Election and Protest in Iran
Iranian supporter of defeated Iranian presidential candidate Mir Hossein Mousavi hurls a stone at Iranian riot-police during clashes in Tehran, Iran, Sunday, June 14, 2009. Iranian youth opposed to President Mahmoud Ahmadinejad take to the streets Sunday, setting trash dumpsters and tires on fire, in a second day of clashes triggered by voter fraud claims. (AP)

A supporter of defeated Iranian presidential candidate Mir Hossein Mousavi hurls a stone at riot-police during clashes in Tehran, Iran, Sunday, June 14, 2009. (AP)

Anyone who thought the world would wake up Saturday to a remade Iran, on easy street for reconciliation with the West, got a rude shock this weekend:

A landslide re-election victory announced for President Mahmoud Ahmedinejad. Rioters in Tehran alleging a stolen election. And, on its face, a much tougher road ahead for President Barack Obama’s outreach effort.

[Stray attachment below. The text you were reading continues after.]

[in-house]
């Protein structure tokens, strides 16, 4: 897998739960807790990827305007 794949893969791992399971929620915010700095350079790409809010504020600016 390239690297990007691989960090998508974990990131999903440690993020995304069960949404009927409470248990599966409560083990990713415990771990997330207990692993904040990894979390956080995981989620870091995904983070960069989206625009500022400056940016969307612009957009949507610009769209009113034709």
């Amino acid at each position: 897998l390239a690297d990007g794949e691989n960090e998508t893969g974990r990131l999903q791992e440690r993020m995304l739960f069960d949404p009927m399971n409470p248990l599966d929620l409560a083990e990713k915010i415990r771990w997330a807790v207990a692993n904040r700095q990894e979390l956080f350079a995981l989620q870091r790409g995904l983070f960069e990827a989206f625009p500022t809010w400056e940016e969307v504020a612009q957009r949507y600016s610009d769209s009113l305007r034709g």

Today, the scent of teargas and burning tires lingers in Tehran. Opposition outrage is not over. But what’s next, for Ahmedinejad’s opponents?

This hour, On Point: What now for Iran — and for the U.S. and Iran?

You can join the conversation. Tell us what you think — here on this page, on Twitter, and on Facebook.


From Istanbul, Turkey, we’re joined by Scott Peterson, Iran correspondent for the Christian Science Monitor. He was in Tehran covering the election until early this morning.

Joining us from Tehran is Mohamed Marandi, an Iranian political scientist and lecturer at the University of Tehran’s Institute for North American and European Studies.

Joining us from Washington is Hillary Mann-Leverett. She worked for 15 years for the Bush and Clinton administrations at the National Security Council and State Department. For two years following 9/11, she was one of a small number of U.S. officials authorized to negotiate with the Iranians over Afghanistan and Al Qaida. She is now CEO of a political risk firm called Stratega.

Joining us from Honolulu is Farideh Farhi. Formerly a professor at the University of Tehran, she teaches political science at the University of Hawaii at Manoa and is an advisor to the National Iranian American Council.

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